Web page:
Ellington Family Honoring Son With Hockey Rink, American Ninja Warrior Park – Hartford Courant
Even before he was born, Jacob Roger Poulin was destined to play hockey. His grandfather got him skates while he was “still in the belly,” and he held a hockey stick as soon as he could.
He seemingly had natural athletic talent, on skates at 18 months old, even before he began walking a month later. By age 3, he was swinging across monkey bars. His father, Steve Poulin described his athleticism as God-given talent.
“He played street [hockey], he played in the basement, he played downstairs,” Poulin said. “We built him a rink for a couple years, and he played outside. He actually used to play before school. He used to give himself hockey homework before school … he would sit there and shoot slap shots and wrist shots to get ready for the upcoming season.”
On April 2, 2016 everything changed. Jacob was diagnosed with medulloblastoma, a brain tumor that affects only a few hundred children in the U.S. He battled for six months but died at the age of 5 on Oct. 1, his father’s birthday.
His parents, Steve and Sarah, and sisters Gabriella, 4 and Hannah, 2, are honoring Jacob’s two passions — hockey and American Ninja Warrior — with the Jacob Roger Poulin Foundation, a nonprofit with the goal of raising enough money to build an outdoor hockey rink and an American Ninja Warrior-style park in Ellington. So far about half the estimated $600,000 needed has been raised.
The Poulins have worked closely with Ellington First Selectman Lori Spielman to make the park a reality. They already have a spot picked out — the only thing missing is the money to make it happen.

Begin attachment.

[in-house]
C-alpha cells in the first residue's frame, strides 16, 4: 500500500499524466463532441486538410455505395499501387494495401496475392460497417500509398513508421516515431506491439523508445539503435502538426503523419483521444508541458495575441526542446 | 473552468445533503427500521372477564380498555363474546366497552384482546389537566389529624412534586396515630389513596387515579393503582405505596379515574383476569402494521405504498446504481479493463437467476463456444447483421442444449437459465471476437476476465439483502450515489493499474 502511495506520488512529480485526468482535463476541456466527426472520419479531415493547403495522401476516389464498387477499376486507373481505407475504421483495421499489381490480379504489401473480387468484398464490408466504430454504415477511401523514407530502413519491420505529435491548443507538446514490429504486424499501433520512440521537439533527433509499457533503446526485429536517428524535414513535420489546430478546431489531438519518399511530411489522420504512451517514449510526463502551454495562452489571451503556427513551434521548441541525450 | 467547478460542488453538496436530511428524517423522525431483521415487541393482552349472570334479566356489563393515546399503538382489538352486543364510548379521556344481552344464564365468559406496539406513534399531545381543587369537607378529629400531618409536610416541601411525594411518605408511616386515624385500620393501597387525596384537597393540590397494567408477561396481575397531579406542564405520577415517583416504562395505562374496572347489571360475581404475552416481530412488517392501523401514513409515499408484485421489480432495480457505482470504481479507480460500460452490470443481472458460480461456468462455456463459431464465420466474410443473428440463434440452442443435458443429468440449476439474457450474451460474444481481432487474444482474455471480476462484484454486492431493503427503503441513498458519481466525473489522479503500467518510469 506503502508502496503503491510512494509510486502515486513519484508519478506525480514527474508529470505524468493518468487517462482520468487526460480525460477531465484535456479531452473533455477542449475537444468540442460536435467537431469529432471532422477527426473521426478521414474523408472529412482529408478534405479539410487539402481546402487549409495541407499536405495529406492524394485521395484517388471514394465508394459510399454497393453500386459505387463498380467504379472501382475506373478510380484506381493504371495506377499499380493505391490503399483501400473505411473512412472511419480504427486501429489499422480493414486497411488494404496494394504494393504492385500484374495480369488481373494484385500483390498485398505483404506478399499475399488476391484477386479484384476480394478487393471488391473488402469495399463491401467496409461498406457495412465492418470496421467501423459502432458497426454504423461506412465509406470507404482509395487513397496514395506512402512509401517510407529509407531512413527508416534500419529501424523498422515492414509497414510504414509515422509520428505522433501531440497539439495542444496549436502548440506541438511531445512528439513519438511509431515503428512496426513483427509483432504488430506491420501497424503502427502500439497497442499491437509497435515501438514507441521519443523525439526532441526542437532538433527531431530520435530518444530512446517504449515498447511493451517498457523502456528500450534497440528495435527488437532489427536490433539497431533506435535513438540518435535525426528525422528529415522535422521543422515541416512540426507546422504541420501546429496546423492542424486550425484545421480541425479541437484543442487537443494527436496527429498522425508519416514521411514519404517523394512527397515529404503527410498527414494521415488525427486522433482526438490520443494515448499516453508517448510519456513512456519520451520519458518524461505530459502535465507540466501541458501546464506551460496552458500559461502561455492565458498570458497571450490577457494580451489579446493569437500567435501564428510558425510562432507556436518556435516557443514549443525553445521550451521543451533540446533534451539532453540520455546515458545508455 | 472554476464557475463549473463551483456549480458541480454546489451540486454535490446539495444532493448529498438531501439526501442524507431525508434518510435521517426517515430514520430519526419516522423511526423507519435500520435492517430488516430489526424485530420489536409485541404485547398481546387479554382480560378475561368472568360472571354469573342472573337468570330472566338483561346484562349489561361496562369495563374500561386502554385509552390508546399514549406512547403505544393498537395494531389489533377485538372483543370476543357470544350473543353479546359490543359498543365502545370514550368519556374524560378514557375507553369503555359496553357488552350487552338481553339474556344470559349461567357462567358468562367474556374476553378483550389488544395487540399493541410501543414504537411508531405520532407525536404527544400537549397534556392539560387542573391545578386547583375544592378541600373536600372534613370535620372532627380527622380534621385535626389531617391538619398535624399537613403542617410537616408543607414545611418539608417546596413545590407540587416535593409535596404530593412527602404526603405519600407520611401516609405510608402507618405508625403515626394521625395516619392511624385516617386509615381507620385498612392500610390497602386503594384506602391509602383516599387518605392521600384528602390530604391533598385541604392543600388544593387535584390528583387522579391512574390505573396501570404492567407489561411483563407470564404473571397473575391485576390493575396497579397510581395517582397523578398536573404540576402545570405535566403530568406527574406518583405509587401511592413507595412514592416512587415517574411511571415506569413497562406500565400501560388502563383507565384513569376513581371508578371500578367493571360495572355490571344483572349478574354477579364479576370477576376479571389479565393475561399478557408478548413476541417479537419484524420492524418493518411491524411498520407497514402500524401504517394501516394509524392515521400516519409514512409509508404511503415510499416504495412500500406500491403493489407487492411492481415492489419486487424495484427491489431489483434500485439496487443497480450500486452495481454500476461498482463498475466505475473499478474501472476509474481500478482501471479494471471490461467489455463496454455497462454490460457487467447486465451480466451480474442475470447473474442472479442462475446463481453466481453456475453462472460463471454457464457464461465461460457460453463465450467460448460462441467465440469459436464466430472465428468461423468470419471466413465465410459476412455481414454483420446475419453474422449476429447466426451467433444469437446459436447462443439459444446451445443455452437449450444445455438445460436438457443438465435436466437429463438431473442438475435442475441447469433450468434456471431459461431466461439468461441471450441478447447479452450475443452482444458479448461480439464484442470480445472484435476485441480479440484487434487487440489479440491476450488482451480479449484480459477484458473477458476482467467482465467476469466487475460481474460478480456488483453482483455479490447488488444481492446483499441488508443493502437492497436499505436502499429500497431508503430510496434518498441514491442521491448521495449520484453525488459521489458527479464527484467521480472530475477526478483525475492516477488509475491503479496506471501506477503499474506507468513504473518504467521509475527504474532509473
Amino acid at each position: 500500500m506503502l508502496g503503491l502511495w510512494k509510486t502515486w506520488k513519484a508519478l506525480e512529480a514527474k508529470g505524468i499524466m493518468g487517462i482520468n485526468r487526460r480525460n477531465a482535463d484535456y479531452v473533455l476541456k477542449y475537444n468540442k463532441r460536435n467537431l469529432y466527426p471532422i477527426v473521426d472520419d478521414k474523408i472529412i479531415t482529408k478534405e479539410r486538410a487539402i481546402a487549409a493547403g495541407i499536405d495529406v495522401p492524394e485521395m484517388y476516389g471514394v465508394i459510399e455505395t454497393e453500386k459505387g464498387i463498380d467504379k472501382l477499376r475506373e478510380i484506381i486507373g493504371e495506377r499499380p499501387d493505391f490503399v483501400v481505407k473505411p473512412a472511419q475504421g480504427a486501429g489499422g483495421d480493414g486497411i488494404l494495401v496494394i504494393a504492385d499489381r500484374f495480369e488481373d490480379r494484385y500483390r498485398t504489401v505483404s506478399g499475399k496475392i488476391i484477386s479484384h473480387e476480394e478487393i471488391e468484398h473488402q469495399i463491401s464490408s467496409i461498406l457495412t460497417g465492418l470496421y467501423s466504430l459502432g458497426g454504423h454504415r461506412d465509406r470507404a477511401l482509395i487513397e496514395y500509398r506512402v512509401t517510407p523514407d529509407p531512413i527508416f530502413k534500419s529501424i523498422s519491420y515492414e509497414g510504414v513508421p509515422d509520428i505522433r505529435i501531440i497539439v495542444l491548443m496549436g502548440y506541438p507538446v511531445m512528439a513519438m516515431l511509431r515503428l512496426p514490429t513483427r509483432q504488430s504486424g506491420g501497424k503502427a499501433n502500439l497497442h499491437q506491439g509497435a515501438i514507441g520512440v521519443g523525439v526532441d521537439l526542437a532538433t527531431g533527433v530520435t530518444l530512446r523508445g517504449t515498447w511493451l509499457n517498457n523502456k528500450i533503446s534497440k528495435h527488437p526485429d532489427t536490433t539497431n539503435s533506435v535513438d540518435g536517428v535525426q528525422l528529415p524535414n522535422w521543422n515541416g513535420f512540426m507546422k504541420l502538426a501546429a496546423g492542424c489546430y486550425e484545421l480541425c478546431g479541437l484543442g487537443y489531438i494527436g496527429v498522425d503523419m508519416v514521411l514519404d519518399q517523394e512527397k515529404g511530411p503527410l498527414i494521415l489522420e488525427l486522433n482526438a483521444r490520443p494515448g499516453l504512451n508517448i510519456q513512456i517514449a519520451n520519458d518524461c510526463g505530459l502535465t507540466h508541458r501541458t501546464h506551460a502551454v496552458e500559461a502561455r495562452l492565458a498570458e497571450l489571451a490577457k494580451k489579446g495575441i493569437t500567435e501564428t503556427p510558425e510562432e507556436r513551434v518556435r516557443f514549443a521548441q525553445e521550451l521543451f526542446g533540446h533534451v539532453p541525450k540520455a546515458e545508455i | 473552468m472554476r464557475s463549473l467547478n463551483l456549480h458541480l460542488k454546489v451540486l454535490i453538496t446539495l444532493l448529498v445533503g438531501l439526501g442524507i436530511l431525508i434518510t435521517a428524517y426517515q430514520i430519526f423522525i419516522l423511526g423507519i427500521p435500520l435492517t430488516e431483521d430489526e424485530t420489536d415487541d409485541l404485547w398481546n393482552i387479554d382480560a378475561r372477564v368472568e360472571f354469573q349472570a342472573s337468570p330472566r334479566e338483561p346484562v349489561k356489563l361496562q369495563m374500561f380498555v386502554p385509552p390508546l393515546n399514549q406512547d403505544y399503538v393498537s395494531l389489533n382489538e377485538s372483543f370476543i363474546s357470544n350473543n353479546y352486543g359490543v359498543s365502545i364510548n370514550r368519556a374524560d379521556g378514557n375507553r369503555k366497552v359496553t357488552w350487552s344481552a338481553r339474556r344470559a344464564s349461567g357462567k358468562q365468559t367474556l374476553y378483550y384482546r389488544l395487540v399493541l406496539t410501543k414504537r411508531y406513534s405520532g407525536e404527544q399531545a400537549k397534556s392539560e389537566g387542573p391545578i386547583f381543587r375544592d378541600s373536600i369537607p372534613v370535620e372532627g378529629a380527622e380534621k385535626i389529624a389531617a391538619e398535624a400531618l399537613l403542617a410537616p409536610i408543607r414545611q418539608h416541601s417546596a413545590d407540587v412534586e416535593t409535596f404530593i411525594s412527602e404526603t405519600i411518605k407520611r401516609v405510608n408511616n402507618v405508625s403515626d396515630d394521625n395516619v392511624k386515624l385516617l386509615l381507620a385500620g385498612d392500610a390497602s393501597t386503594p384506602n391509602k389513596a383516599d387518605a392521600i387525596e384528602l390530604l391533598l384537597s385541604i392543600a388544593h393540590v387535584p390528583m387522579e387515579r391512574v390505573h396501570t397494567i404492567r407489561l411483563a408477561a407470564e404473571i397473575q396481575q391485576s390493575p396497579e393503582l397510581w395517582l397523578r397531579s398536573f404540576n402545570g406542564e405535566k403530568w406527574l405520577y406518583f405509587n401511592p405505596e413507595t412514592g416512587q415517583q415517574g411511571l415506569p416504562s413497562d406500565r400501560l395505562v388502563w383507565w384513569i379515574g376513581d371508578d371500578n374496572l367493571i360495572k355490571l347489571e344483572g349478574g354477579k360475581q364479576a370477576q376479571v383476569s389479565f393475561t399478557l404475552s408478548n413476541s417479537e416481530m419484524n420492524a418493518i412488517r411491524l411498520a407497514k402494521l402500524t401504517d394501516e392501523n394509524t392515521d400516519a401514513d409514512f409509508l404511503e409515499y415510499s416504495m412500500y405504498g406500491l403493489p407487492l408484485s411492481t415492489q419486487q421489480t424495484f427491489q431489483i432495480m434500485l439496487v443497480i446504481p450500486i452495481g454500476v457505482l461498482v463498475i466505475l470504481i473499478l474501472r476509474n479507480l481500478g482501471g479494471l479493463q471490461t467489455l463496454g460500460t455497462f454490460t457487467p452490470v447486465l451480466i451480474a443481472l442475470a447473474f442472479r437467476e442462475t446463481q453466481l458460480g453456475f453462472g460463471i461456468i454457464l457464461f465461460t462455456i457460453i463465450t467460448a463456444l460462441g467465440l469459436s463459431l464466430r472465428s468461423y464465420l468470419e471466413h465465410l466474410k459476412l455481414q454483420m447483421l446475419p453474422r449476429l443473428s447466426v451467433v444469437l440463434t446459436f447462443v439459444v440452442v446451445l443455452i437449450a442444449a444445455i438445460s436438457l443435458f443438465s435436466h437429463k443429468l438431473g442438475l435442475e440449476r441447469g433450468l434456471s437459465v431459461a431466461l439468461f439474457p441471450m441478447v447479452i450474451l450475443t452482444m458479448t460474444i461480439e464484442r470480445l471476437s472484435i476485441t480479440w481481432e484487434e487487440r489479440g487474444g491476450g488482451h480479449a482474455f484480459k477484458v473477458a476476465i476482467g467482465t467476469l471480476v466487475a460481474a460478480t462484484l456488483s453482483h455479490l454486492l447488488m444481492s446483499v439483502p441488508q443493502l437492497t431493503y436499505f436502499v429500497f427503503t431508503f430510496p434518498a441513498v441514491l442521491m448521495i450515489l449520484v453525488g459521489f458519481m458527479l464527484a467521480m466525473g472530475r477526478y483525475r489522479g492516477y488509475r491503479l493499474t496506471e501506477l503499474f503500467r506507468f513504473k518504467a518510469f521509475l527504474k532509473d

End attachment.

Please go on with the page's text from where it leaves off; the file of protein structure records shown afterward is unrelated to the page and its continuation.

“We’re trying to find more sponsors and any kind of help to fundraise the park,” Steve Poulin said. “We want to have the grand opening weekend on Oct. 1 in his memory and his honor, so we’re excited.”
The park and the rink have been in the works since last fall, Spielman said. A small shack was built that holds equipment, with the goal to turn it into a concession stand and restrooms.
The goal is to be able to use the rink in all seasons, having a street hockey/floor hockey-type material in warm months and ice for winter months.
The park, designed by Sarah, aims to incorporate equipment both children and adults can enjoy that’s also consistent with American Ninja Warrior, such as swinging from obstacle to obstacle, Spielman said.
“If you see American Ninja Warrior, it’s not just the monkey bars, there’s different ways of doing monkey bars where you’re climbing and balancing,” Steve Poulin said. “We’re going to come up with a good mix.”
After Jacob died, Sarah Poulin trained to compete on American Ninja Warrior in her son’s honor. She competed in Cleveland two months ago, and over 250 people came to Buffalo Wild Wings in Manchester on Monday night to watch it on television. She didn’t make it to the next round, but she vowed to compete again.
The foundation has organized a number of events to raise money, from tickets to Yard Goats games to selling T-shirts on their website to raffles at the Real Life Ninja Academy competition.
The support from the people of Ellington has been nothing short of incredible, Poulin said, and part of the motivation to build the park and rink is to give back to them, too.
“The town was so kind of us, above and beyond,” Poulin said. “The love that the town of Ellington showed us was immense. That was why, as soon as Jacob passed away, we pretty much started right away. We have to honor him, and we have gotta help the town of Ellington and give back to the town of Ellington.”
To donate to the foundation and learn more about Jacob, visit jrpf.org.